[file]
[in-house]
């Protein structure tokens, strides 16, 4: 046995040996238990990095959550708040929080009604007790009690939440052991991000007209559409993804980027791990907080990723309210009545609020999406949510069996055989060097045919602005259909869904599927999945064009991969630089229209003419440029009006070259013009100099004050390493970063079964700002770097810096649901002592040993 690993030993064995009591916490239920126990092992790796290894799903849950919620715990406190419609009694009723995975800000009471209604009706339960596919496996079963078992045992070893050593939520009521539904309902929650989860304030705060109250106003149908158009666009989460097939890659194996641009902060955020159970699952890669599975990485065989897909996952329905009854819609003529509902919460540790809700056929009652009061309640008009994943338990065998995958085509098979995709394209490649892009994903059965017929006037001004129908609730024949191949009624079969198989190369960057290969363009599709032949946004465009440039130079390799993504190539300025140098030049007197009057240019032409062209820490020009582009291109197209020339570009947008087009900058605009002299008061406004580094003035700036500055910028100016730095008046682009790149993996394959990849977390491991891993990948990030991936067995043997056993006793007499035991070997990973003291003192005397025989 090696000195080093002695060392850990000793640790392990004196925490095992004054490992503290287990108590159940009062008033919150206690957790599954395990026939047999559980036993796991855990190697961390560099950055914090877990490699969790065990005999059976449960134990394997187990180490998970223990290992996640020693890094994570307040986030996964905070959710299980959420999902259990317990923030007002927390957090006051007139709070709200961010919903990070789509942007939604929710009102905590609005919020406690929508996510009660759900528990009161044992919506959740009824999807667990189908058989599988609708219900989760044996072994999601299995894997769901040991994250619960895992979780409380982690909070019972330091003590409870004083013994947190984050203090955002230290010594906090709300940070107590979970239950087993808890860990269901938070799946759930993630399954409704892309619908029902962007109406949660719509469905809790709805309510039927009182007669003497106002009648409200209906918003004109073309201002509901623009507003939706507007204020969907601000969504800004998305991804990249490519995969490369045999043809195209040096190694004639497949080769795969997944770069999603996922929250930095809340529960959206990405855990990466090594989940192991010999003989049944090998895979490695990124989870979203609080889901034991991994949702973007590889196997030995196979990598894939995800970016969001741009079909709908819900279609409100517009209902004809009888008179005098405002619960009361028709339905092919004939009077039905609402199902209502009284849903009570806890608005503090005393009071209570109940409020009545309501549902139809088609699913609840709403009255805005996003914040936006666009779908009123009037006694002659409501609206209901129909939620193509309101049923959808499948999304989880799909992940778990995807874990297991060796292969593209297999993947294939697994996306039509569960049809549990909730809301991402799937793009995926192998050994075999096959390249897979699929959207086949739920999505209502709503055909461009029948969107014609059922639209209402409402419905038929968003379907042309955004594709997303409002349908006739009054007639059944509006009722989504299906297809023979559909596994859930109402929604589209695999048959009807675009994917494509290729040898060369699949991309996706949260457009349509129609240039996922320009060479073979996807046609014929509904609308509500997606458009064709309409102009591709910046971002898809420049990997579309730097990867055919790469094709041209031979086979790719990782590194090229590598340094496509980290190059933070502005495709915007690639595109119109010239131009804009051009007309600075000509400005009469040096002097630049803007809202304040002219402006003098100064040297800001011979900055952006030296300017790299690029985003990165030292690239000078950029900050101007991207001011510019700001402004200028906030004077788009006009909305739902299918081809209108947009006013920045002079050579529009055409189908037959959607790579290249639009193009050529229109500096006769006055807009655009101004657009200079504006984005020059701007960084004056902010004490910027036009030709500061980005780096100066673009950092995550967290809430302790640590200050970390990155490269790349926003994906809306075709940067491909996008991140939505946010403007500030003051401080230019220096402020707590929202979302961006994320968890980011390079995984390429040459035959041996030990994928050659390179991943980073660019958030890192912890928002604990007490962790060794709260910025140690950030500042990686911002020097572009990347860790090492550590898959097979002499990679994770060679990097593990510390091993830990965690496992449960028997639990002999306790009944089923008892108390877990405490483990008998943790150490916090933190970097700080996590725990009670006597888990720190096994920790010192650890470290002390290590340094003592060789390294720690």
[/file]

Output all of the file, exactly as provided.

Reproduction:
[in-house]
């Protein structure tokens, strides 16, 4: 046995040996238990990095959550708040929080009604007790009690939440052991991000007209559409993804980027791990907080990723309210009545609020999406949510069996055989060097045919602005259909869904599927999945064009991969630089229209003419440029009006070259013009100099004050390493970063079964700002770097810096649901002592040993 690993030993064995009591916490239920126990092992790796290894799903849950919620715990406190419609009694009723995975800000009471209604009706339960596919496996079963078992045992070893050593939520009521539904309902929650989860304030705060109250106003149908158009666009989460097939890659194996641009902060955020159970699952890669599975990485065989897909996952329905009854819609003529509902919460540790809700056929009652009061309640008009994943338990065998995958085509098979995709394209490649892009994903059965017929006037001004129908609730024949191949009624079969198989190369960057290969363009599709032949946004465009440039130079390799993504190539300025140098030049007197009057240019032409062209820490020009582009291109197209020339570009947008087009900058605009002299008061406004580094003035700036500055910028100016730095008046682009790149993996394959990849977390491991891993990948990030991936067995043997056993006793007499035991070997990973003291003192005397025989 090696000195080093002695060392850990000793640790392990004196925490095992004054490992503290287990108590159940009062008033919150206690957790599954395990026939047999559980036993796991855990190697961390560099950055914090877990490699969790065990005999059976449960134990394997187990180490998970223990290992996640020693890094994570307040986030996964905070959710299980959420999902259990317990923030007002927390957090006051007139709070709200961010919903990070789509942007939604929710009102905590609005919020406690929508996510009660759900528990009161044992919506959740009824999807667990189908058989599988609708219900989760044996072994999601299995894997769901040991994250619960895992979780409380982690909070019972330091003590409870004083013994947190984050203090955002230290010594906090709300940070107590979970239950087993808890860990269901938070799946759930993630399954409704892309619908029902962007109406949660719509469905809790709805309510039927009182007669003497106002009648409200209906918003004109073309201002509901623009507003939706507007204020969907601000969504800004998305991804990249490519995969490369045999043809195209040096190694004639497949080769795969997944770069999603996922929250930095809340529960959206990405855990990466090594989940192991010999003989049944090998895979490695990124989870979203609080889901034991991994949702973007590889196997030995196979990598894939995800970016969001741009079909709908819900279609409100517009209902004809009888008179005098405002619960009361028709339905092919004939009077039905609402199902209502009284849903009570806890608005503090005393009071209570109940409020009545309501549902139809088609699913609840709403009255805005996003914040936006666009779908009123009037006694002659409501609206209901129909939620193509309101049923959808499948999304989880799909992940778990995807874990297991060796292969593209297999993947294939697994996306039509569960049809549990909730809301991402799937793009995926192998050994075999096959390249897979699929959207086949739920999505209502709503055909461009029948969107014609059922639209209402409402419905038929968003379907042309955004594709997303409002349908006739009054007639059944509006009722989504299906297809023979559909596994859930109402929604589209695999048959009807675009994917494509290729040898060369699949991309996706949260457009349509129609240039996922320009060479073979996807046609014929509904609308509500997606458009064709309409102009591709910046971002898809420049990997579309730097990867055919790469094709041209031979086979790719990782590194090229590598340094496509980290190059933070502005495709915007690639595109119109010239131009804009051009007309600075000509400005009469040096002097630049803007809202304040002219402006003098100064040297800001011979900055952006030296300017790299690029985003990165030292690239000078950029900050101007991207001011510019700001402004200028906030004077788009006009909305739902299918081809209108947009006013920045002079050579529009055409189908037959959607790579290249639009193009050529229109500096006769006055807009655009101004657009200079504006984005020059701007960084004056902010004490910027036009030709500061980005780096100066673009950092995550967290809430302790640590200050970390990155490269790349926003994906809306075709940067491909996008991140939505946010403007500030003051401080230019220096402020707590929202979302961006994320968890980011390079995984390429040459035959041996030990994928050659390179991943980073660019958030890192912890928002604990007490962790060794709260910025140690950030500042990686911002020097572009990347860790090492550590898959097979002499990679994770060679990097593990510390091993830990965690496992449960028997639990002999306790009944089923008892108390877990405490483990008998943790150490916090933190970097700080996590725990009670006597888990720190096994920790010192650890470290002390290590340094003592060789390294720690």